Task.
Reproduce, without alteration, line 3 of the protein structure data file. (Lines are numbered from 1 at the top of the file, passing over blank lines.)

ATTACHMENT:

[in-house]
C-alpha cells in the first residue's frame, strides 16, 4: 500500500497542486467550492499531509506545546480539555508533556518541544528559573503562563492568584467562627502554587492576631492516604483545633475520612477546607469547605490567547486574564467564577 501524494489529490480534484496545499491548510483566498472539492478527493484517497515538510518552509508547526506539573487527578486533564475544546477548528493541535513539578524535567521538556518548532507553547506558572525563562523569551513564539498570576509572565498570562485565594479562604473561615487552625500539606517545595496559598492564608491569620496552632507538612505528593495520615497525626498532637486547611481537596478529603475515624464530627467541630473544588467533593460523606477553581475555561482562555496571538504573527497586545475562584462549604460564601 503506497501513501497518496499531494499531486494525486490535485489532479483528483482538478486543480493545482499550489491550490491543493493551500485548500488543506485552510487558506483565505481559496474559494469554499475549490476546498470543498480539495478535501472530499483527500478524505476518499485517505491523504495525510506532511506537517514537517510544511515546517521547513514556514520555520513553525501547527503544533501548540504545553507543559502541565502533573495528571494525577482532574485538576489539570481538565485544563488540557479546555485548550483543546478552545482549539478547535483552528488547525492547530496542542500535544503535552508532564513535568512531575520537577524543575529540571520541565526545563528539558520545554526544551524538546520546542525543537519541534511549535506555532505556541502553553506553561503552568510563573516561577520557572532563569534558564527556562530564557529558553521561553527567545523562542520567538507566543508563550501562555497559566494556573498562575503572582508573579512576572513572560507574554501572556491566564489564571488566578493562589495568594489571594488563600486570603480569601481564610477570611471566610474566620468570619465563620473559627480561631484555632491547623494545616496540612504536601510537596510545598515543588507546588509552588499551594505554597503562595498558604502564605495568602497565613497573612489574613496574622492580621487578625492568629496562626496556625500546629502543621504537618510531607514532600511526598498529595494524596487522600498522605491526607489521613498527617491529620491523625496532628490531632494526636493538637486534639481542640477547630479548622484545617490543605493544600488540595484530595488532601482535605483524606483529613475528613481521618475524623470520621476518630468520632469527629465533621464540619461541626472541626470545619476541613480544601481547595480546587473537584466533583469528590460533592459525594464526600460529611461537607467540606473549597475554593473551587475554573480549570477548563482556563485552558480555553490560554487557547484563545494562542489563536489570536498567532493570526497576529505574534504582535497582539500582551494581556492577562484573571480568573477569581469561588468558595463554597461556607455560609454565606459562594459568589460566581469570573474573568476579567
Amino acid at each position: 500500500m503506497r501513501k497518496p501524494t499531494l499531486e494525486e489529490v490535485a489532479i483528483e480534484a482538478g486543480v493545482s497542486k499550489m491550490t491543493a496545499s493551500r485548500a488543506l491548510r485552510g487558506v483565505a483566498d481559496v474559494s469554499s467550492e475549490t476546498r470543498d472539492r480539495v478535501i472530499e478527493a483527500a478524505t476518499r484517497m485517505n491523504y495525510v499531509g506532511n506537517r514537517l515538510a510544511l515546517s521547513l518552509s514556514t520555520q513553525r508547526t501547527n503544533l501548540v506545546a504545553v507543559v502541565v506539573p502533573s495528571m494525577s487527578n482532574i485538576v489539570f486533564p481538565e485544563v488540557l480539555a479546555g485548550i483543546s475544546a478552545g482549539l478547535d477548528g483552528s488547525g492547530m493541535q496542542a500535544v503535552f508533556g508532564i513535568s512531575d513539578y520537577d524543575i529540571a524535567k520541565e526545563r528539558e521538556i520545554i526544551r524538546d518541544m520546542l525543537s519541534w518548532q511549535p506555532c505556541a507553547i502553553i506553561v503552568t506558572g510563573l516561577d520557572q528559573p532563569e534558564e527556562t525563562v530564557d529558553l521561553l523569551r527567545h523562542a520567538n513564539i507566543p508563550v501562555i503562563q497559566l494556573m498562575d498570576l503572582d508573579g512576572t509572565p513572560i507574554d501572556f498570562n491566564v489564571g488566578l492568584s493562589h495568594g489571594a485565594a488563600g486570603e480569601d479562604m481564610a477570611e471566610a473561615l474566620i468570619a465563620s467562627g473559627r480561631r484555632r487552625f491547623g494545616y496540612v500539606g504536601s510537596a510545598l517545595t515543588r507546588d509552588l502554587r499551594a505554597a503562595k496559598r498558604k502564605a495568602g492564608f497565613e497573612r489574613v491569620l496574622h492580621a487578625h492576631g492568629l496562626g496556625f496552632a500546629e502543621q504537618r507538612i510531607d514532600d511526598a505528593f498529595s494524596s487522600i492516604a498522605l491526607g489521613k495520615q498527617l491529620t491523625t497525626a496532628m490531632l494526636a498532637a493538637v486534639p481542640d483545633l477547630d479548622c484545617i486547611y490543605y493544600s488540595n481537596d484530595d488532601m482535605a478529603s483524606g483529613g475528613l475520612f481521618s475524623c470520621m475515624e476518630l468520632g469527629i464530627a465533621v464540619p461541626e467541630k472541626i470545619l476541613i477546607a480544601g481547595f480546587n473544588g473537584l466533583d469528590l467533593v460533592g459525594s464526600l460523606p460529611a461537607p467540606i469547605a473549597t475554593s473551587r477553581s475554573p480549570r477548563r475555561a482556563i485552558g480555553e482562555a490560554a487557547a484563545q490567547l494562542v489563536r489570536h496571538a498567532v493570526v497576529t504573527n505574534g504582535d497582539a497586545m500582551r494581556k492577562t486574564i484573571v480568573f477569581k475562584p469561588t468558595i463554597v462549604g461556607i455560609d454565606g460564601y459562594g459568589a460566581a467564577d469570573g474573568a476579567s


Amino acid at each position: 500500500m503506497r501513501k497518496p501524494t499531494l499531486e494525486e489529490v490535485a489532479i483528483e480534484a482538478g486543480v493545482s497542486k499550489m491550490t491543493a496545499s493551500r485548500a488543506l491548510r485552510g487558506v483565505a483566498d481559496v474559494s469554499s467550492e475549490t476546498r470543498d472539492r480539495v478535501i472530499e478527493a483527500a478524505t476518499r484517497m485517505n491523504y495525510v499531509g506532511n506537517r514537517l515538510a510544511l515546517s521547513l518552509s514556514t520555520q513553525r508547526t501547527n503544533l501548540v506545546a504545553v507543559v502541565v506539573p502533573s495528571m494525577s487527578n482532574i485538576v489539570f486533564p481538565e485544563v488540557l480539555a479546555g485548550i483543546s475544546a478552545g482549539l478547535d477548528g483552528s488547525g492547530m493541535q496542542a500535544v503535552f508533556g508532564i513535568s512531575d513539578y520537577d524543575i529540571a524535567k520541565e526545563r528539558e521538556i520545554i526544551r524538546d518541544m520546542l525543537s519541534w518548532q511549535p506555532c505556541a507553547i502553553i506553561v503552568t506558572g510563573l516561577d520557572q528559573p532563569e534558564e527556562t525563562v530564557d529558553l521561553l523569551r527567545h523562542a520567538n513564539i507566543p508563550v501562555i503562563q497559566l494556573m498562575d498570576l503572582d508573579g512576572t509572565p513572560i507574554d501572556f498570562n491566564v489564571g488566578l492568584s493562589h495568594g489571594a485565594a488563600g486570603e480569601d479562604m481564610a477570611e471566610a473561615l474566620i468570619a465563620s467562627g473559627r480561631r484555632r487552625f491547623g494545616y496540612v500539606g504536601s510537596a510545598l517545595t515543588r507546588d509552588l502554587r499551594a505554597a503562595k496559598r498558604k502564605a495568602g492564608f497565613e497573612r489574613v491569620l496574622h492580621a487578625h492576631g492568629l496562626g496556625f496552632a500546629e502543621q504537618r507538612i510531607d514532600d511526598a505528593f498529595s494524596s487522600i492516604a498522605l491526607g489521613k495520615q498527617l491529620t491523625t497525626a496532628m490531632l494526636a498532637a493538637v486534639p481542640d483545633l477547630d479548622c484545617i486547611y490543605y493544600s488540595n481537596d484530595d488532601m482535605a478529603s483524606g483529613g475528613l475520612f481521618s475524623c470520621m475515624e476518630l468520632g469527629i464530627a465533621v464540619p461541626e467541630k472541626i470545619l476541613i477546607a480544601g481547595f480546587n473544588g473537584l466533583d469528590l467533593v460533592g459525594s464526600l460523606p460529611a461537607p467540606i469547605a473549597t475554593s473551587r477553581s475554573p480549570r477548563r475555561a482556563i485552558g480555553e482562555a490560554a487557547a484563545q490567547l494562542v489563536r489570536h496571538a498567532v493570526v497576529t504573527n505574534g504582535d497582539a497586545m500582551r494581556k492577562t486574564i484573571v480568573f477569581k475562584p469561588t468558595i463554597v462549604g461556607i455560609d454565606g460564601y459562594g459568589a460566581a467564577d469570573g474573568a476579567s